After the individual functions are solidified, a functional prototype can be developed to test all the functions of the product simultaneously. This prototype is used to validate the integration process of the multiple functions of the product. Significant testing can be conducted either internally or externally to your team. This will provide meaningful feedback on the functionality of the product. There may be several iterations of the functional prototype, as it is quite common that some unanticipated “side effects” may occur during functional testing that were not anticipated during the design process. In addition to these side effects, the functional testing may reveal that some functions of the product are not helpful or not necessary. Conversely, the feedback may be leaning towards adding a new functionality to the product.

Alternatively, it may be helpful to win customer or investor buy-in before proving out the complete functionality of the device. In this case, an aesthetic prototype is developed which is geared toward product marketing and gaining interest in the final product. While this prototype can certainly turn heads and gain excitement, it is important to note that much of this work may be “lost” once the functionality of the product is considered. This may be a necessary sacrifice from a business perspective, but it is important to consider what is and is not represented accurately by this prototype.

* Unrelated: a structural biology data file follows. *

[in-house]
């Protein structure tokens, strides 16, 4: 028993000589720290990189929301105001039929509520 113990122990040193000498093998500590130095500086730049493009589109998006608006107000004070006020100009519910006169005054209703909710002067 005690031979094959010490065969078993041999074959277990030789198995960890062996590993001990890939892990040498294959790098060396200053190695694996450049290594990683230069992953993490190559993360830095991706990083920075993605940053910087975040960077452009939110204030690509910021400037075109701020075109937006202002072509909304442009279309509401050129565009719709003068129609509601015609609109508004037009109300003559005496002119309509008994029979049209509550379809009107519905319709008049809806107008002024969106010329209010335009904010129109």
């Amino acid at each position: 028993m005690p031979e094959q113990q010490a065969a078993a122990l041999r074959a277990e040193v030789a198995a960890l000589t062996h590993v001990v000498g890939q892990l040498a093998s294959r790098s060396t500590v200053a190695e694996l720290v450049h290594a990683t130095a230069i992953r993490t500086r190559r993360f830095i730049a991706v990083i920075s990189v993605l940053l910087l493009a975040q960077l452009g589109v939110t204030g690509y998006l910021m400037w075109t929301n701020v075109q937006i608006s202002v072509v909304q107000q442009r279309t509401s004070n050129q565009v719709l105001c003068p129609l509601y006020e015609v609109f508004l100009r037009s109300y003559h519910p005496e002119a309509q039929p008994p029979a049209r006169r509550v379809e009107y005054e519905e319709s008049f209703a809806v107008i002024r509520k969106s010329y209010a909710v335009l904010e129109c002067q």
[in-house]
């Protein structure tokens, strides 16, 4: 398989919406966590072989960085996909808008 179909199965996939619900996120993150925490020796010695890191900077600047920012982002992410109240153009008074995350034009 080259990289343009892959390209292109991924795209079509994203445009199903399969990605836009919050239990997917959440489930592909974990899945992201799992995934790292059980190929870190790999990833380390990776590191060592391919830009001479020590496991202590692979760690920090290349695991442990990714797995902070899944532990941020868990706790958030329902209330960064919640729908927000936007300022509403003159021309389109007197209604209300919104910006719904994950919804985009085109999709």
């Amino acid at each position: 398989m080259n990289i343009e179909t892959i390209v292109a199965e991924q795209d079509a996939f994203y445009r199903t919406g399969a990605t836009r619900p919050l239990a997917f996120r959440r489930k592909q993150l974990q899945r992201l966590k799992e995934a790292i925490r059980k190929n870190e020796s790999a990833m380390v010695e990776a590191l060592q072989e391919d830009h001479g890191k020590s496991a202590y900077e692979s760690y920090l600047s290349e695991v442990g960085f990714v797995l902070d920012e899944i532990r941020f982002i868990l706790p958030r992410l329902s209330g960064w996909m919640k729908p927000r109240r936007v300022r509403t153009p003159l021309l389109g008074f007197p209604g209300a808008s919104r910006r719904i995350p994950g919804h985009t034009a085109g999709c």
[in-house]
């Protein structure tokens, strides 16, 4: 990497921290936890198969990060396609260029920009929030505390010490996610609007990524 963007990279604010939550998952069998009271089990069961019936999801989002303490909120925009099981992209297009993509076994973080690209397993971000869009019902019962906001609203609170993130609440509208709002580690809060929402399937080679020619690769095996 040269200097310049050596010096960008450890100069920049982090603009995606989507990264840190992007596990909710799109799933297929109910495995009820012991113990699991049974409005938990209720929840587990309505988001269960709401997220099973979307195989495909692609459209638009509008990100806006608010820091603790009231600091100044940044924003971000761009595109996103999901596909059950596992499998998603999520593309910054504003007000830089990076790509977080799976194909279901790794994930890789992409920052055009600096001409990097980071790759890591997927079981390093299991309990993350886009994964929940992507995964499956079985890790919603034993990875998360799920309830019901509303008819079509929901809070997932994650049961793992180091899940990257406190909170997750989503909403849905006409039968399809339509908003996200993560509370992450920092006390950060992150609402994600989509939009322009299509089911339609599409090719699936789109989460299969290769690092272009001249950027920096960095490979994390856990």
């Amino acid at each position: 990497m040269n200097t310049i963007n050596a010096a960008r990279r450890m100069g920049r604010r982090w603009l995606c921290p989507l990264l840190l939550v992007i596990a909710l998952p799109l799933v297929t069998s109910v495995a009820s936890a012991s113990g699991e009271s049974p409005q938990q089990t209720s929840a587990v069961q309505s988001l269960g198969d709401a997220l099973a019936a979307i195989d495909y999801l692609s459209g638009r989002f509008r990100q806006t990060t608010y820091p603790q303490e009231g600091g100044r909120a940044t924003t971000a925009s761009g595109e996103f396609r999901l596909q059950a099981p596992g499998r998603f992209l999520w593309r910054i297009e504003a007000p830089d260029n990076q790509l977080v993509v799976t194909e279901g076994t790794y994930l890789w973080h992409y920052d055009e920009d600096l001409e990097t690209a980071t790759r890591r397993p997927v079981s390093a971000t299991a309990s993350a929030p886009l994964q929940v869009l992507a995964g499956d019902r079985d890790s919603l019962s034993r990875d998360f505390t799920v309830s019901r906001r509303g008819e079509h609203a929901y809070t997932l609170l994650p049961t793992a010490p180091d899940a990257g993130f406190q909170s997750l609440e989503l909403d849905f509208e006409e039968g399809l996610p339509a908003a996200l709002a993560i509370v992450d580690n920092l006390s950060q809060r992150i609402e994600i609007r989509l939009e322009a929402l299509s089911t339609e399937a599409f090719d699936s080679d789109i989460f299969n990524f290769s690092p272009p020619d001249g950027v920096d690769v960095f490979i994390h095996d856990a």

Lastly, a complete prototype can be produced to capture the final functionality and aesthetic, to a desired limit. This can be as little as one complete unit that is used internally and externally for product validation, or this can be a mini production run that is sent into the field (low-volume manufacturing). An important factor here is cost. Economies of scale play a significant factor in the unit manufacturing cost. Producing a product in a batch of 1,000 units could be 2-5X cheaper than a single product. This is important to note, as producing a small run of 20-50 units for market validation and customer feedback will likely not produce the same profit (or any profit) as the units that will be manufactured in volume.

One additional value-add of a complete prototype is the ability to get more accurate pricing on your first production run. Prototypes can be used to evaluate assembly time and labor skill level. In addition to this, you can use this prototype to analyze the weight and size of the final product to estimate the cost of logistics revolving around your product, including packaging, shipping, warehousing, tariffs, importing, exporting, distribution, etc. 

Why Prototyping is Important

The term “prototype” can refer to a few different stages of the design validation process. Prototyping comes in all different forms ranging from concepts to fully functional designs that are ready for large scale manufacture.